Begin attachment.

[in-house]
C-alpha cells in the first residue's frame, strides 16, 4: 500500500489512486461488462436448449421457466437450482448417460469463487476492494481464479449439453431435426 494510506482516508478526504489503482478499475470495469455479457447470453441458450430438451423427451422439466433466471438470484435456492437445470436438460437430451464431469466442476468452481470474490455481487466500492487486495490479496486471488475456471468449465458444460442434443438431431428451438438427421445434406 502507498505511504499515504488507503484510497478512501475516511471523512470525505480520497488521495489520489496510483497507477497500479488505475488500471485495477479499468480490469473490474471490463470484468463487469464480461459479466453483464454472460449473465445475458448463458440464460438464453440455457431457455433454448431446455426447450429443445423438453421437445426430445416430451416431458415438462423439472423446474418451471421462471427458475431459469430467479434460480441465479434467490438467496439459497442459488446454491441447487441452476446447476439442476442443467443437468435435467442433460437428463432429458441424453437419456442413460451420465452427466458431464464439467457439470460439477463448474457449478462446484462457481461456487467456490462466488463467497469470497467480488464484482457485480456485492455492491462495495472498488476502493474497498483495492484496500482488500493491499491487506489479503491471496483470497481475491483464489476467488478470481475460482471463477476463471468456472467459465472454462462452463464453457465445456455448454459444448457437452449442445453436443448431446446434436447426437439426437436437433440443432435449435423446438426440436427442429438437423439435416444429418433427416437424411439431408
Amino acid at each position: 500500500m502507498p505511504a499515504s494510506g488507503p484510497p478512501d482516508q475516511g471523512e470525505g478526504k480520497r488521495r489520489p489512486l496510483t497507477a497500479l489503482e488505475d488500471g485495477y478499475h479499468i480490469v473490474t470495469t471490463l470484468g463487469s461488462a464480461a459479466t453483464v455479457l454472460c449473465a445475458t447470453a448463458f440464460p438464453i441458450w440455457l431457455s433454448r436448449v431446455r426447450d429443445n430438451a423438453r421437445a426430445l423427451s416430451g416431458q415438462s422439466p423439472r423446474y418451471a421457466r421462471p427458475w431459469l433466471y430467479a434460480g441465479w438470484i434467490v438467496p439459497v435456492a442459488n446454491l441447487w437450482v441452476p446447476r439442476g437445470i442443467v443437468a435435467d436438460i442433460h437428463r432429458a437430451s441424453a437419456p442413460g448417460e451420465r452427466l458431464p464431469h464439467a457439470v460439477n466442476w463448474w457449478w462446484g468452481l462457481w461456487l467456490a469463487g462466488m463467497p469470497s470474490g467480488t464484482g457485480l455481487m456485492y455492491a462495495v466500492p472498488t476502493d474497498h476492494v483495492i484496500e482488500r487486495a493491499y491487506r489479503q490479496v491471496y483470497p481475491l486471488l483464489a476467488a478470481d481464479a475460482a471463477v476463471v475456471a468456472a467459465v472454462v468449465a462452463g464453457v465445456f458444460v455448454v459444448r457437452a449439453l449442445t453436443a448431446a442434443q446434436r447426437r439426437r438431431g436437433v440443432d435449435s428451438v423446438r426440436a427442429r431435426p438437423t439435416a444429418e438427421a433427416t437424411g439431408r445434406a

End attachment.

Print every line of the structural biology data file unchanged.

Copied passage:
[in-house]
C-alpha cells in the first residue's frame, strides 16, 4: 500500500489512486461488462436448449421457466437450482448417460469463487476492494481464479449439453431435426 494510506482516508478526504489503482478499475470495469455479457447470453441458450430438451423427451422439466433466471438470484435456492437445470436438460437430451464431469466442476468452481470474490455481487466500492487486495490479496486471488475456471468449465458444460442434443438431431428451438438427421445434406 502507498505511504499515504488507503484510497478512501475516511471523512470525505480520497488521495489520489496510483497507477497500479488505475488500471485495477479499468480490469473490474471490463470484468463487469464480461459479466453483464454472460449473465445475458448463458440464460438464453440455457431457455433454448431446455426447450429443445423438453421437445426430445416430451416431458415438462423439472423446474418451471421462471427458475431459469430467479434460480441465479434467490438467496439459497442459488446454491441447487441452476446447476439442476442443467443437468435435467442433460437428463432429458441424453437419456442413460451420465452427466458431464464439467457439470460439477463448474457449478462446484462457481461456487467456490462466488463467497469470497467480488464484482457485480456485492455492491462495495472498488476502493474497498483495492484496500482488500493491499491487506489479503491471496483470497481475491483464489476467488478470481475460482471463477476463471468456472467459465472454462462452463464453457465445456455448454459444448457437452449442445453436443448431446446434436447426437439426437436437433440443432435449435423446438426440436427442429438437423439435416444429418433427416437424411439431408
Amino acid at each position: 500500500m502507498p505511504a499515504s494510506g488507503p484510497p478512501d482516508q475516511g471523512e470525505g478526504k480520497r488521495r489520489p489512486l496510483t497507477a497500479l489503482e488505475d488500471g485495477y478499475h479499468i480490469v473490474t470495469t471490463l470484468g463487469s461488462a464480461a459479466t453483464v455479457l454472460c449473465a445475458t447470453a448463458f440464460p438464453i441458450w440455457l431457455s433454448r436448449v431446455r426447450d429443445n430438451a423438453r421437445a426430445l423427451s416430451g416431458q415438462s422439466p423439472r423446474y418451471a421457466r421462471p427458475w431459469l433466471y430467479a434460480g441465479w438470484i434467490v438467496p439459497v435456492a442459488n446454491l441447487w437450482v441452476p446447476r439442476g437445470i442443467v443437468a435435467d436438460i442433460h437428463r432429458a437430451s441424453a437419456p442413460g448417460e451420465r452427466l458431464p464431469h464439467a457439470v460439477n466442476w463448474w457449478w462446484g468452481l462457481w461456487l467456490a469463487g462466488m463467497p469470497s470474490g467480488t464484482g457485480l455481487m456485492y455492491a462495495v466500492p472498488t476502493d474497498h476492494v483495492i484496500e482488500r487486495a493491499y491487506r489479503q490479496v491471496y483470497p481475491l486471488l483464489a476467488a478470481d481464479a475460482a471463477v476463471v475456471a468456472a467459465v472454462v468449465a462452463g464453457v465445456f458444460v455448454v459444448r457437452a449439453l449442445t453436443a448431446a442434443q446434436r447426437r439426437r438431431g436437433v440443432d435449435s428451438v423446438r426440436a427442429r431435426p438437423t439435416a444429418e438427421a433427416t437424411g439431408r445434406a